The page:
meant to give information we need to function as a society. Mass media is everywhere; there is no
escaping from it. From the moment you wake until you fall asleep you are confronted with media. Almost
every home in America has at least one TV, the internet, and cell phones. You cannot drive down the
highway without seeing billboard signs. Checking out at the grocery store can be tricky if trying to avoid
magazines. The media is supposed to portray what is considered to be normal; therefore, affects what
society considers normal. The media's portrayal of body image affects teens negatively through using
stereotypes, encouraging sexual behavior, and promoting unnecessary products. Teens are very
impressionable^ during the difficult and already confusing part of their development. Thus what the media
tells them is "normal" affects them more so than adults.
The media uses stereotypes to portray what a "normal" body should look like. Women are often
shown unrealistically thin and men with muscles larger than life. The idea that these unrealistic bodies are
normal and healthy can be quite damaging to a teens self image. In 2003, Teen Magazine reported that 35
percent of girls 6 to 12 years old have been on at least one diet, and that 50 to 70 percent of normal weight
girls believe they are overweight. Boys also feel pressured into weight training and using steroids to
achieve that perfect body. Weight is not the only subject the media uses. If your weight is fine, they tell
you that you are ageing, and are in need of beauty products to achieve the ideal look. Teen dramas use the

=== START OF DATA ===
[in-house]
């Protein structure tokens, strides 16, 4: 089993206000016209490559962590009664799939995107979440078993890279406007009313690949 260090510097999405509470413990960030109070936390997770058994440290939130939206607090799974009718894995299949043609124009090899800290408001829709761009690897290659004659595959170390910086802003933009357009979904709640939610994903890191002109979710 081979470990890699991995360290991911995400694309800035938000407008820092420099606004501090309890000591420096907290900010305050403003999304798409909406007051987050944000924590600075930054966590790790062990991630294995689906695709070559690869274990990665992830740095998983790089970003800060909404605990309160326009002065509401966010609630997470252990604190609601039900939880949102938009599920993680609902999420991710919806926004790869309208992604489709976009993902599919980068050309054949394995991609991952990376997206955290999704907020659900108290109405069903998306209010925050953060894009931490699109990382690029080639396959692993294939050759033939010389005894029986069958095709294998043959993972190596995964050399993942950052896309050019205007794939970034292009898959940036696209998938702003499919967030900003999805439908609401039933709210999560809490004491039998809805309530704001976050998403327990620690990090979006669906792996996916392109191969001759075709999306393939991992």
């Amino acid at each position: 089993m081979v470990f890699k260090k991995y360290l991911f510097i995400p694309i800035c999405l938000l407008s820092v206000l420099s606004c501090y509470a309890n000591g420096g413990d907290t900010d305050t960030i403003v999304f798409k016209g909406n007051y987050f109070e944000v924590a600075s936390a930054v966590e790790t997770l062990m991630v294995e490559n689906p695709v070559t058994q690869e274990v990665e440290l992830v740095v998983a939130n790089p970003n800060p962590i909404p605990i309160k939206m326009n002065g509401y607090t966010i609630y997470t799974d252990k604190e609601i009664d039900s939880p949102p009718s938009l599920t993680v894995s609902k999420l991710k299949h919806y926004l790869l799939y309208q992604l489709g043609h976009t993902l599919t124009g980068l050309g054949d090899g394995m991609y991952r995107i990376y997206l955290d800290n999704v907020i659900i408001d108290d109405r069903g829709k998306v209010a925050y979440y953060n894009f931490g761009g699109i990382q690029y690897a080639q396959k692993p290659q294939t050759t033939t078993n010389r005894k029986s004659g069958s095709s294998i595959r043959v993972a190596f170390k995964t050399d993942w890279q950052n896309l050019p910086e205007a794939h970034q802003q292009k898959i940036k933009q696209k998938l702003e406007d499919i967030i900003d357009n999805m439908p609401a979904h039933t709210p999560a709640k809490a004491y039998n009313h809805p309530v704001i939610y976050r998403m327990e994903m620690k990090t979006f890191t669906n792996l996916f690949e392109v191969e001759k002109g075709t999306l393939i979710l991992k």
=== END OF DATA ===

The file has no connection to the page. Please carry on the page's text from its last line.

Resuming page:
stereotype that the popular kids are beautiful, s...
... middle of paper ...
...ow that parents care about them and what they do. Second, parents need
to establish a good line of communication between themselves and their teens. Teens need to know that
they can talk to their parents about anything. We also need to talk to our teens about the realistic body
inuge and sex. If we don't the media certainly will. Lastly, parents need to monitor their teen ; media use
and exposure. If parents are aware of what their teens are exposed to, they can better communicate what is
appropriate; therefore, directly counteracting the media's negative portrayal of body image.
Bourland, Korrie. "Female Body Images in the Media."
http://www6.svsu.edu/~glt/Magazine/Bourland.html 08 Dec. 2004. Web. 23 Feb. 2010
Ransohoff, Julia. "Preteens and the Media."
http://www.pamf.sutterhealth.org/preteen/growingup/choices/media.html 2009. Web. 23 Feb. 2010
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